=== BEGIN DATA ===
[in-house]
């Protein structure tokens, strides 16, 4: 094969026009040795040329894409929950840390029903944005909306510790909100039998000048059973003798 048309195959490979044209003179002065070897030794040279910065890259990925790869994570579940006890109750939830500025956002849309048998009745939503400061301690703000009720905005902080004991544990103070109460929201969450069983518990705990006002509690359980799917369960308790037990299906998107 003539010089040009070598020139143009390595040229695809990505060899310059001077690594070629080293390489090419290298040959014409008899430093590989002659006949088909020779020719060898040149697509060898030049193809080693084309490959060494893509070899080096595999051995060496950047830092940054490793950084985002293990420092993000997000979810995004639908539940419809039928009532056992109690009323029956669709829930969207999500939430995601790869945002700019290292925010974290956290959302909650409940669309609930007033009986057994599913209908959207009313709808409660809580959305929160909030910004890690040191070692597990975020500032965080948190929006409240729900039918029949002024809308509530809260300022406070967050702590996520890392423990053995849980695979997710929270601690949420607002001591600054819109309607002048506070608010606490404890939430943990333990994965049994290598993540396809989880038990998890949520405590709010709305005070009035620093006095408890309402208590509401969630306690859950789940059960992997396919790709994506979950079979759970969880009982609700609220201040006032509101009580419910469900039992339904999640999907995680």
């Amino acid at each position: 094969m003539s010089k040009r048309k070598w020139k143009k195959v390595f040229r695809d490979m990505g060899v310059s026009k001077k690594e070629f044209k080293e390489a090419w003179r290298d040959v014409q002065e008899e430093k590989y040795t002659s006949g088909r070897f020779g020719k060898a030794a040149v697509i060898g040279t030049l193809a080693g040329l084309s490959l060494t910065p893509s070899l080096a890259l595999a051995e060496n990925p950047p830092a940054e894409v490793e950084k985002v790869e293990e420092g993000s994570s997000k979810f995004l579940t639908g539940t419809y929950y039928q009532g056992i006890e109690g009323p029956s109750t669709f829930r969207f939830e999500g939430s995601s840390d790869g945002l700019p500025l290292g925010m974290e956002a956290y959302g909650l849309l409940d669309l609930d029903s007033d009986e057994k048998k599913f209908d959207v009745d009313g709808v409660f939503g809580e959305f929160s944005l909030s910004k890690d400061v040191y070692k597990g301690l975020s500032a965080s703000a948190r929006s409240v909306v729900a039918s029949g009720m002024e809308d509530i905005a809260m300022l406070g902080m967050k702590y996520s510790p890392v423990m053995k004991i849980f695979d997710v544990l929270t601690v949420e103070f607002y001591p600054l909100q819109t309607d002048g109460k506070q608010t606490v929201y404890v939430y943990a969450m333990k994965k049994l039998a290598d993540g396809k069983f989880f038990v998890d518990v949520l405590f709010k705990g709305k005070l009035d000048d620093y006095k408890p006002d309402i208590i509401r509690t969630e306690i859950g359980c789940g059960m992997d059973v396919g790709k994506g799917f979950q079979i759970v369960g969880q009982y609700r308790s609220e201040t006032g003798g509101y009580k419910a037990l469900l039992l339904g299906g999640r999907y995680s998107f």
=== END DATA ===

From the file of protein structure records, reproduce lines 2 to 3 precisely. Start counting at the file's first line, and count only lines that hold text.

């Protein structure tokens, strides 16, 4: 094969026009040795040329894409929950840390029903944005909306510790909100039998000048059973003798 048309195959490979044209003179002065070897030794040279910065890259990925790869994570579940006890109750939830500025956002849309048998009745939503400061301690703000009720905005902080004991544990103070109460929201969450069983518990705990006002509690359980799917369960308790037990299906998107 003539010089040009070598020139143009390595040229695809990505060899310059001077690594070629080293390489090419290298040959014409008899430093590989002659006949088909020779020719060898040149697509060898030049193809080693084309490959060494893509070899080096595999051995060496950047830092940054490793950084985002293990420092993000997000979810995004639908539940419809039928009532056992109690009323029956669709829930969207999500939430995601790869945002700019290292925010974290956290959302909650409940669309609930007033009986057994599913209908959207009313709808409660809580959305929160909030910004890690040191070692597990975020500032965080948190929006409240729900039918029949002024809308509530809260300022406070967050702590996520890392423990053995849980695979997710929270601690949420607002001591600054819109309607002048506070608010606490404890939430943990333990994965049994290598993540396809989880038990998890949520405590709010709305005070009035620093006095408890309402208590509401969630306690859950789940059960992997396919790709994506979950079979759970969880009982609700609220201040006032509101009580419910469900039992339904999640999907995680």
């Amino acid at each position: 094969m003539s010089k040009r048309k070598w020139k143009k195959v390595f040229r695809d490979m990505g060899v310059s026009k001077k690594e070629f044209k080293e390489a090419w003179r290298d040959v014409q002065e008899e430093k590989y040795t002659s006949g088909r070897f020779g020719k060898a030794a040149v697509i060898g040279t030049l193809a080693g040329l084309s490959l060494t910065p893509s070899l080096a890259l595999a051995e060496n990925p950047p830092a940054e894409v490793e950084k985002v790869e293990e420092g993000s994570s997000k979810f995004l579940t639908g539940t419809y929950y039928q009532g056992i006890e109690g009323p029956s109750t669709f829930r969207f939830e999500g939430s995601s840390d790869g945002l700019p500025l290292g925010m974290e956002a956290y959302g909650l849309l409940d669309l609930d029903s007033d009986e057994k048998k599913f209908d959207v009745d009313g709808v409660f939503g809580e959305f929160s944005l909030s910004k890690d400061v040191y070692k597990g301690l975020s500032a965080s703000a948190r929006s409240v909306v729900a039918s029949g009720m002024e809308d509530i905005a809260m300022l406070g902080m967050k702590y996520s510790p890392v423990m053995k004991i849980f695979d997710v544990l929270t601690v949420e103070f607002y001591p600054l909100q819109t309607d002048g109460k506070q608010t606490v929201y404890v939430y943990a969450m333990k994965k049994l039998a290598d993540g396809k069983f989880f038990v998890d518990v949520l405590f709010k705990g709305k005070l009035d000048d620093y006095k408890p006002d309402i208590i509401r509690t969630e306690i859950g359980c789940g059960m992997d059973v396919g790709k994506g799917f979950q079979i759970v369960g969880q009982y609700r308790s609220e201040t006032g003798g509101y009580k419910a037990l469900l039992l339904g299906g999640r999907y995680s998107f």